Evolution & Creationism: Multi-State Update (14 Nov 08)

IT’S TIME for another multi-state creationism news roundup. Our last was here: Evolution & Creationism: Multi-State Update (30 Sept).

Except for the occasional zaniness of an aberrant, self-motivated goofball on some local school board, recent creationist political agitation in the US seems due to the activities of the neo-theocrats at the Discovery Institute’s Center for Science and Culture (a/k/a the Discoveroids). All of our articles about the Discovery Institute can be found here: Discoveroids.

The Discoveroids are like a horribly sick dog, running through the house leaving nasty spots all over the place, which need to be cleaned up by responsible humans. Most of the damage done this year is due to various states’ attempts to enact the Discoveroids’ misleadingly named Academic Freedom Act. See Louisiana, discussed below.

Besides legislation, the elected or appointed functionaries in state-level school boards can have a big impact — not only on classroom curricula, but also on textbook purchases. The Discoveroids encourage and manipulate their fellow travelers on various state-level school boards in order to weaken the standards for teaching science. In the past, their target was Kansas, which actually enacted standards allowing supernatural science to be taught (see Kansas evolution hearings). After two recent elections, that madness seems to be under control. For the moment, the big problem of this nature is in Texas, discussed below.

There have also been some silly proposals to teach creationism made by a few local school board members. We report them only for amusement, because such matters rarely develop into litigation. At some point, the school board attorney usually explains the meaning of Kitzmiller v. Dover Area School District, and the matter is dropped. The Discoveroids have learned that they’re always going to be vigorously opposed, so it’s only worth their time to operate at the state level.

Okay, enough introduction. Here we go, state by state, with what remains of the mess created in 2008:

Texas: There’s a good update from the National Center for Science Education on that state’s very serious creationism problem: The next step in Texas. That summarizes the current situation.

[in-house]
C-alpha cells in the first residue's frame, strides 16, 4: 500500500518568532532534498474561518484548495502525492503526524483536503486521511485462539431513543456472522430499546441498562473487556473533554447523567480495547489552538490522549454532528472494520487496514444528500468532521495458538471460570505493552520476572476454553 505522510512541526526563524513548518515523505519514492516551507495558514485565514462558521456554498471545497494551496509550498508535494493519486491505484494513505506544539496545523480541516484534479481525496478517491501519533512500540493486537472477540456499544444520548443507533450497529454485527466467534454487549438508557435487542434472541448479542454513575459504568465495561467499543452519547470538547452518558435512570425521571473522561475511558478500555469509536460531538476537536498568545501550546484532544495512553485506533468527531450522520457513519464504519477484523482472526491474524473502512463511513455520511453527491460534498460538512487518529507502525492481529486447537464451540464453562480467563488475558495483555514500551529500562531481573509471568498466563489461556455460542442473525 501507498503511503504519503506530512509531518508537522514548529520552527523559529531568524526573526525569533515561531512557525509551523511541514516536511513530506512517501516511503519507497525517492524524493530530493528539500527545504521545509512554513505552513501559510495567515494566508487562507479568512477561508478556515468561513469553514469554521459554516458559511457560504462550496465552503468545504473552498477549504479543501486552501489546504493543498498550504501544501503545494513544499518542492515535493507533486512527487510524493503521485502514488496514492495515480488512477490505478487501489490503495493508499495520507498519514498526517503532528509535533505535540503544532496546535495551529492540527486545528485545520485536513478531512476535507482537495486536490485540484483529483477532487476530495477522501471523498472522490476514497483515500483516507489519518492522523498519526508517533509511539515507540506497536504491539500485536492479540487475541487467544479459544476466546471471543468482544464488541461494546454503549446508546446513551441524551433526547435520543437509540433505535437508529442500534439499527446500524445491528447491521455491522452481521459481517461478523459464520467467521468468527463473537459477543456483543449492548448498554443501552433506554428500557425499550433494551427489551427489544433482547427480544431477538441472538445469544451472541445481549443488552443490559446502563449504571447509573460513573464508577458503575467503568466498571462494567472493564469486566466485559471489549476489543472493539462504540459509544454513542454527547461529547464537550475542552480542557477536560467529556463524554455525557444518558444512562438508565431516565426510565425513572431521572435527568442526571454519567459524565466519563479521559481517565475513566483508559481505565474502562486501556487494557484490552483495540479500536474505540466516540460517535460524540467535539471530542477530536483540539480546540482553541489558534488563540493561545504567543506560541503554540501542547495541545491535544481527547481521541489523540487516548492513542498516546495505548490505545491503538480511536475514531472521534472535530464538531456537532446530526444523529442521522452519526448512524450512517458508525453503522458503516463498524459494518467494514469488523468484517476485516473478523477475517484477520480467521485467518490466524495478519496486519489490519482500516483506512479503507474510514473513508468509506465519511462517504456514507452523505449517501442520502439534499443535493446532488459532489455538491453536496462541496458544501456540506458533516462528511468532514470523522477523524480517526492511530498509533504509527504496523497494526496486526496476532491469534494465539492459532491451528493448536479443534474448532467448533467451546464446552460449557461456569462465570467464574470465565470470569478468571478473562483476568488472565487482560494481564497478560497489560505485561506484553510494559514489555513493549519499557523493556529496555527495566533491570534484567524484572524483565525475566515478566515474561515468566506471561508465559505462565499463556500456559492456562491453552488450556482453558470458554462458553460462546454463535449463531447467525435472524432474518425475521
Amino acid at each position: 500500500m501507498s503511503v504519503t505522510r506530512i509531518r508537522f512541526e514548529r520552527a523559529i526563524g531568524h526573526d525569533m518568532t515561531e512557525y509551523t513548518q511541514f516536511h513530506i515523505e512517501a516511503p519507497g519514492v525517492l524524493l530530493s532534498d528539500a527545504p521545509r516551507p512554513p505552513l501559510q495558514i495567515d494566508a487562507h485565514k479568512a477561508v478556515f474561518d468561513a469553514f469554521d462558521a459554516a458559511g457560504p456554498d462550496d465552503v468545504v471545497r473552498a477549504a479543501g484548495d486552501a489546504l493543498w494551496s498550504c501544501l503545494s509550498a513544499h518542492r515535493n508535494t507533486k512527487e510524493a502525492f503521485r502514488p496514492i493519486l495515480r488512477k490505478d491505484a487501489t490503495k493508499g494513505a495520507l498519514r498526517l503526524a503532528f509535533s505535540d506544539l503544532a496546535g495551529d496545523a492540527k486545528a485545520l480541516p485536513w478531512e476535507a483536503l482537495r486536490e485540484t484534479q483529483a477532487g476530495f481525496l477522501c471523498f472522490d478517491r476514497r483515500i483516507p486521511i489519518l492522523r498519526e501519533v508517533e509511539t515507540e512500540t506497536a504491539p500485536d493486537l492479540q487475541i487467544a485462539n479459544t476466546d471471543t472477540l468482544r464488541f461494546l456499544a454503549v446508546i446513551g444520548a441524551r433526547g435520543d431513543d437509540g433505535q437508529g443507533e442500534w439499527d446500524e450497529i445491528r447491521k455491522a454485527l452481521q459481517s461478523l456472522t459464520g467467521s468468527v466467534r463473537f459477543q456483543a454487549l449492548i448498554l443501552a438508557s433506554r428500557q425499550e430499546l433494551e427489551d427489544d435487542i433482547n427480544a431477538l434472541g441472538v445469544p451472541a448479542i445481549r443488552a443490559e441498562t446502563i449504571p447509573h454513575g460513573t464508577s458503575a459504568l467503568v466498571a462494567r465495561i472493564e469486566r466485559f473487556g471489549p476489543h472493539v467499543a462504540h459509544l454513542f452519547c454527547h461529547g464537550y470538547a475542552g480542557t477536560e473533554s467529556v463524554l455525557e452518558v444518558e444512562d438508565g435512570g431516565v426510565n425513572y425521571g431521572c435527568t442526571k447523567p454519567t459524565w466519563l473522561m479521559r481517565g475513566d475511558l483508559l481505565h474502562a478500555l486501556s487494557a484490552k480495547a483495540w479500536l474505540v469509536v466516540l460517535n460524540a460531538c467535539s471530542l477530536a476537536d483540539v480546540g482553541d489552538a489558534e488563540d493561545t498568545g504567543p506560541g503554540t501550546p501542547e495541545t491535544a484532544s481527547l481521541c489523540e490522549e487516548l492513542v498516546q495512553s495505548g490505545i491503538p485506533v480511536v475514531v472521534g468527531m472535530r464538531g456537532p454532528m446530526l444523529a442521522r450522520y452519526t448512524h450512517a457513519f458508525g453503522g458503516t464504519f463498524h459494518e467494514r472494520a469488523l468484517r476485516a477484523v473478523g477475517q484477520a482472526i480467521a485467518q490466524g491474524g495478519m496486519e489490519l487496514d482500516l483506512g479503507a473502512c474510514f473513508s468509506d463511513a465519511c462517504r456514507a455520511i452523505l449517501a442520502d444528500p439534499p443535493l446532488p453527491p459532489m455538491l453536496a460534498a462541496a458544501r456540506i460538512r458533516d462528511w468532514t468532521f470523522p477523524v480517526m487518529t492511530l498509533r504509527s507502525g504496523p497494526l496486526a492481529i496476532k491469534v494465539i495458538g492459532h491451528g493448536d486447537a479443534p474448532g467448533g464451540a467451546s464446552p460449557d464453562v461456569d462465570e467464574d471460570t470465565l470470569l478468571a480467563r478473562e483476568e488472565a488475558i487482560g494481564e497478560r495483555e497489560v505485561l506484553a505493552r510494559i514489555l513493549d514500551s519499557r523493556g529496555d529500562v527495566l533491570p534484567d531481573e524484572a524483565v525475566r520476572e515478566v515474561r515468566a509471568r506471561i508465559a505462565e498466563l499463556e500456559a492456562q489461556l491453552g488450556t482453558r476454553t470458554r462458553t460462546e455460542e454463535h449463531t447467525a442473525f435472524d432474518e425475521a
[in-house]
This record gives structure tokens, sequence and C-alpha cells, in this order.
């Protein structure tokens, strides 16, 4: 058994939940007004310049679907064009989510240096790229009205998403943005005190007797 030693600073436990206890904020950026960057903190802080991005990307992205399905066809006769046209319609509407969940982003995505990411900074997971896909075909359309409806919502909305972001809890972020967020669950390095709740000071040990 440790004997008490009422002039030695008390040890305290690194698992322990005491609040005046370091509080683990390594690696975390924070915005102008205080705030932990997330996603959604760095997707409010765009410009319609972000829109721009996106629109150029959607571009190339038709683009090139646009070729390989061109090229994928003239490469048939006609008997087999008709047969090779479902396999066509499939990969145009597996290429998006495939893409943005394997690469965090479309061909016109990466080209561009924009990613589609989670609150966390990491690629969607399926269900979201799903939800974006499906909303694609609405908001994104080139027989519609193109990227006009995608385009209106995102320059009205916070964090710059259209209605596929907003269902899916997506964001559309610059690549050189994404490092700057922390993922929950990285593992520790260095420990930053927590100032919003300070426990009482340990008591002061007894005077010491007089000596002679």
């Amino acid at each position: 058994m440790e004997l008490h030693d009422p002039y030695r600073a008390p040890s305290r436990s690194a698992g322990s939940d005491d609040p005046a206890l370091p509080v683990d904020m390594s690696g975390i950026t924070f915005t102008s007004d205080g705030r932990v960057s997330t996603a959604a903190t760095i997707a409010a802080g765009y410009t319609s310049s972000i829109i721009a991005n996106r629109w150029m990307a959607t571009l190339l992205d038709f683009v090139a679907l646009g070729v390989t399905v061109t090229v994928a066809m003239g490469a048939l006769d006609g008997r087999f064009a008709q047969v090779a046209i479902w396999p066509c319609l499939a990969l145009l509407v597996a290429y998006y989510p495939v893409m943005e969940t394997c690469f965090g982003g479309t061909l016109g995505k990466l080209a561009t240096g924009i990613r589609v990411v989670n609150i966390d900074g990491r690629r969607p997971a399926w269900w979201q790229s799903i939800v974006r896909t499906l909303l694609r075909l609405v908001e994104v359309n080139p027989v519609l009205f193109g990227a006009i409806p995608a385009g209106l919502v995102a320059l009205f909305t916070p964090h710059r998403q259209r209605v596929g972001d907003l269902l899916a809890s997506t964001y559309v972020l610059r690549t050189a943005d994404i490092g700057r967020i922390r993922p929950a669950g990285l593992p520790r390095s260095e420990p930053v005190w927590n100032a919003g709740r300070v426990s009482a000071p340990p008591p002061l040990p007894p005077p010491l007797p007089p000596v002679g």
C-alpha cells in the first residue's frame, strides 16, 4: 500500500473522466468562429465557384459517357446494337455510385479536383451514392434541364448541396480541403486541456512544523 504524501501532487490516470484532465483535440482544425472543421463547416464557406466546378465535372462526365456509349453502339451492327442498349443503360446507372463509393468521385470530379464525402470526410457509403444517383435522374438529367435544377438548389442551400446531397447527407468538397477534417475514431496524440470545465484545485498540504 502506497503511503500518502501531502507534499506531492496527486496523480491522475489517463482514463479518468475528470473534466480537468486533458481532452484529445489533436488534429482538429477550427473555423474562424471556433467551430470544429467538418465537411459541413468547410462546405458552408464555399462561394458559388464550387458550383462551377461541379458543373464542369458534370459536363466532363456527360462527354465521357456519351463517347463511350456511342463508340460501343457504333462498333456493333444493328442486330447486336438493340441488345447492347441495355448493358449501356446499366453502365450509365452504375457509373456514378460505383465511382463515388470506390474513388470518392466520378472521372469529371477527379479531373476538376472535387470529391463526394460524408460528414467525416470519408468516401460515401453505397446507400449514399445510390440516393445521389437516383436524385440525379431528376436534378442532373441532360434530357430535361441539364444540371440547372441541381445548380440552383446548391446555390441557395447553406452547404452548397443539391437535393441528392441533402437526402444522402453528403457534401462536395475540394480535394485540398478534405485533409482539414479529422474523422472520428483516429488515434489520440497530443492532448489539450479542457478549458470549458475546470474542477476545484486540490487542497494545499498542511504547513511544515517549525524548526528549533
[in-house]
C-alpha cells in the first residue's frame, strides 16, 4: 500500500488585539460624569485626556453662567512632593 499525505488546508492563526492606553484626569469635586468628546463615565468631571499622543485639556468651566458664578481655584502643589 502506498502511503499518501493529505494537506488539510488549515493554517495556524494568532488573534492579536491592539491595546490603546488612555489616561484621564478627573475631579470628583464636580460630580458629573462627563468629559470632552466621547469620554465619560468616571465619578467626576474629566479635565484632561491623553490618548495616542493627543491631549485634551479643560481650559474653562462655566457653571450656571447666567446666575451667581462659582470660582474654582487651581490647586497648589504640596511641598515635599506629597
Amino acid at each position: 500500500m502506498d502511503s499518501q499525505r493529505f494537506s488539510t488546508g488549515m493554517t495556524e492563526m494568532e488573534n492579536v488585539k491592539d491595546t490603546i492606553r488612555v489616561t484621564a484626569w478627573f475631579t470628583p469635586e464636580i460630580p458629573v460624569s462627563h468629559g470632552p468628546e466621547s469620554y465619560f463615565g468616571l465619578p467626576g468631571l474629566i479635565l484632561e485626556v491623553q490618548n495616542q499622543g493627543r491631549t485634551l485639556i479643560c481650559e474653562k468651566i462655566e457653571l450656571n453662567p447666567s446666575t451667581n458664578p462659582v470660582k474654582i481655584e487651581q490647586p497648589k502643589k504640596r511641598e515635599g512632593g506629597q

Louisiana: This is the only state, so far, that has enacted an “Academic Freedom” bill. It hasn’t yet ripened into litigation. See: Louisiana Creationism Update (18 Oct).

Michigan. One of those misleadingly named “academic freedom” anti-evolution bills is pending in that state’s legislature, about which we last reported back in July: Creationist Legislation in Michigan: Update. The bill is still languishing in the Senate’s Committee on Education; but the legislature stays in session all year, so this one isn’t dead yet. This link is to a list of all the bills in the Senate Education Committee. If you scroll down you’ll find it — SB 1361.

So that’s it. Elections are over and things need to sort themselves out. The obedient creationist zombies need to get their new instructions and talking points. Until things begin to heat up and that sick dog starts running around and messing the place up again again, enjoy the interlude.

Next year is certain to bring us further adventures in creationism. Meanwhile, we’ll still be here, doing what we do.

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14 responses to “Evolution & Creationism: Multi-State Update (14 Nov 08)

  1. SB 1361’s House counterpart, HB 6027, still seems to be in committee, too.

  2. Thanks, Glenn. I hadn’t been following the House version. Now I’ll keep an eye on both.

  3. Louisiana: This is the only state, so far, that has enacted an “Academic Freedom” bill. It hasn’t yet ripened into litigation.

    It hasn’t ripened into legislation because it can’t, DUHHHH!!!!

    You freaking people kill me.

  4. litigation… I mean… eh… sometimes I kill my own self… ;)

  5. Of course it can. When some teacher starts handing out Jack Chick tracts as “supplemental material,” and the school board gets sued for teaching religion, the board will defend itself by citing that statute. The issue before the court will be two-pronged: (1) the propriety of the specific materials that were used; and (2) the constitutionality of the legislation. Both issues are First Amendment issues.

  6. “Some teacher” handing out creationist material will be in violation of Louisianna’s academic freedom bill, not in support of it.

    This will put the teacher and possibly their institution in jeopardy of prosecution, BECAUSE it violates the bill and OTHER similar separation laws.

    Like I said… you freaking reactionaries kill me.

  7. mightyfrijoles

    a few sandwiches short of a picnic

  8. Diversity is strength.

  9. On Texas, see also the gov’s new appointment for head of the Higher Education Board, which is in talks with the Institute for Creation Research over their bid for accreditation of a masters degree program for certification of “science” teachers. See
    http://curricublog.org/2008/11/16/whit-riter/

  10. Texas has multiple problems. And they seem to start at the top.

  11. Tony says: “In your next update, you’ll need to include Oklahoma.”

    Got it. Thanks. I wrote it yesterday, but scheduled it to show up this morning.

  12. Tony says: “Also, now, Mississippi.”

    Yikes! We’re off to an early start. Thanks. I’ll get to it. It’s gonna be an interesting year.